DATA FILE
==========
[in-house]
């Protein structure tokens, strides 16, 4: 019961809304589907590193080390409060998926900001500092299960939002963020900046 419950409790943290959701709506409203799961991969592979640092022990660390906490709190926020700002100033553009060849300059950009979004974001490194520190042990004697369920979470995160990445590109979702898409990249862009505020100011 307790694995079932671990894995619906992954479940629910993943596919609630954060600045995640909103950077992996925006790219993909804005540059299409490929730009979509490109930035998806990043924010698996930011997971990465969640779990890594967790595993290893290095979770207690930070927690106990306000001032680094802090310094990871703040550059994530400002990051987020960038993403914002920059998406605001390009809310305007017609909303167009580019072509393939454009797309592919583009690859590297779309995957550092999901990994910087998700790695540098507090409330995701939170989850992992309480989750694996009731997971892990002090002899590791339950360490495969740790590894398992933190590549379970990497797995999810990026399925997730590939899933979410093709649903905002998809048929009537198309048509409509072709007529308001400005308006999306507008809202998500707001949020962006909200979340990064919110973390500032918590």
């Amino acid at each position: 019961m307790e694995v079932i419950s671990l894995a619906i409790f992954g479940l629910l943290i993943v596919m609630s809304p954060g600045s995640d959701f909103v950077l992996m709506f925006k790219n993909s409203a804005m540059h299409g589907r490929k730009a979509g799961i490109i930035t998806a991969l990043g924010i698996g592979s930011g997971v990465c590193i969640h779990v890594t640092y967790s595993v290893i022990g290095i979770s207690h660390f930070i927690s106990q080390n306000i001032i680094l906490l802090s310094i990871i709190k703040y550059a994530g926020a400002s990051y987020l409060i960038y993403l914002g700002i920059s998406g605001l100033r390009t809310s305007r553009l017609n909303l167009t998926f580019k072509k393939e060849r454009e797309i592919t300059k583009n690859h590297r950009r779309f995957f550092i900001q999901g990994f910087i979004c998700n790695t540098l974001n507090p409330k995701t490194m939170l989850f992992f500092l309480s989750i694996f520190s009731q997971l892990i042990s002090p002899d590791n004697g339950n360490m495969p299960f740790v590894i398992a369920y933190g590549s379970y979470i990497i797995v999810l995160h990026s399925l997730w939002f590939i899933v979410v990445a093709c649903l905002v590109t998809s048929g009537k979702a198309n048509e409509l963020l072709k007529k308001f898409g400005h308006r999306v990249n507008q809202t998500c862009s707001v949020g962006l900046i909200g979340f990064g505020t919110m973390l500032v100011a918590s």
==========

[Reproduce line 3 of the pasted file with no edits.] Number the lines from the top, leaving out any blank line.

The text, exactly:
């Amino acid at each position: 019961m307790e694995v079932i419950s671990l894995a619906i409790f992954g479940l629910l943290i993943v596919m609630s809304p954060g600045s995640d959701f909103v950077l992996m709506f925006k790219n993909s409203a804005m540059h299409g589907r490929k730009a979509g799961i490109i930035t998806a991969l990043g924010i698996g592979s930011g997971v990465c590193i969640h779990v890594t640092y967790s595993v290893i022990g290095i979770s207690h660390f930070i927690s106990q080390n306000i001032i680094l906490l802090s310094i990871i709190k703040y550059a994530g926020a400002s990051y987020l409060i960038y993403l914002g700002i920059s998406g605001l100033r390009t809310s305007r553009l017609n909303l167009t998926f580019k072509k393939e060849r454009e797309i592919t300059k583009n690859h590297r950009r779309f995957f550092i900001q999901g990994f910087i979004c998700n790695t540098l974001n507090p409330k995701t490194m939170l989850f992992f500092l309480s989750i694996f520190s009731q997971l892990i042990s002090p002899d590791n004697g339950n360490m495969p299960f740790v590894i398992a369920y933190g590549s379970y979470i990497i797995v999810l995160h990026s399925l997730w939002f590939i899933v979410v990445a093709c649903l905002v590109t998809s048929g009537k979702a198309n048509e409509l963020l072709k007529k308001f898409g400005h308006r999306v990249n507008q809202t998500c862009s707001v949020g962006l900046i909200g979340f990064g505020t919110m973390l500032v100011a918590s």